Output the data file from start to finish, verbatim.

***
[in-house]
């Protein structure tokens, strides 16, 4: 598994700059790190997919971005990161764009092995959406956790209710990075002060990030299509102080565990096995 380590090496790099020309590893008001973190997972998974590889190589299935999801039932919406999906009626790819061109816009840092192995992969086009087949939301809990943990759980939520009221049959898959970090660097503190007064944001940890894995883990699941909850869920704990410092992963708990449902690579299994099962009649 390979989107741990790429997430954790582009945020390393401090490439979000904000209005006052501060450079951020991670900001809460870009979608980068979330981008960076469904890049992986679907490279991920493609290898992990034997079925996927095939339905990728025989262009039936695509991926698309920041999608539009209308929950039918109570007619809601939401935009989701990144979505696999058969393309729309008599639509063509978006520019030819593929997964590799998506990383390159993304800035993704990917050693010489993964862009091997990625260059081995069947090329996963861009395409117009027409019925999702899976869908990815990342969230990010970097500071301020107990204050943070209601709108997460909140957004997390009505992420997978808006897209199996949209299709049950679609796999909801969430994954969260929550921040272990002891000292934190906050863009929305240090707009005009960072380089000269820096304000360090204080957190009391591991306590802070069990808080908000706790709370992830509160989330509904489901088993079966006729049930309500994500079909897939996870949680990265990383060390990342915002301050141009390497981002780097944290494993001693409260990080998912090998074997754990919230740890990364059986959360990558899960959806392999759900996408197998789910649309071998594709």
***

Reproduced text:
[in-house]
């Protein structure tokens, strides 16, 4: 598994700059790190997919971005990161764009092995959406956790209710990075002060990030299509102080565990096995 380590090496790099020309590893008001973190997972998974590889190589299935999801039932919406999906009626790819061109816009840092192995992969086009087949939301809990943990759980939520009221049959898959970090660097503190007064944001940890894995883990699941909850869920704990410092992963708990449902690579299994099962009649 390979989107741990790429997430954790582009945020390393401090490439979000904000209005006052501060450079951020991670900001809460870009979608980068979330981008960076469904890049992986679907490279991920493609290898992990034997079925996927095939339905990728025989262009039936695509991926698309920041999608539009209308929950039918109570007619809601939401935009989701990144979505696999058969393309729309008599639509063509978006520019030819593929997964590799998506990383390159993304800035993704990917050693010489993964862009091997990625260059081995069947090329996963861009395409117009027409019925999702899976869908990815990342969230990010970097500071301020107990204050943070209601709108997460909140957004997390009505992420997978808006897209199996949209299709049950679609796999909801969430994954969260929550921040272990002891000292934190906050863009929305240090707009005009960072380089000269820096304000360090204080957190009391591991306590802070069990808080908000706790709370992830509160989330509904489901088993079966006729049930309500994500079909897939996870949680990265990383060390990342915002301050141009390497981002780097944290494993001693409260990080998912090998074997754990919230740890990364059986959360990558899960959806392999759900996408197998789910649309071998594709």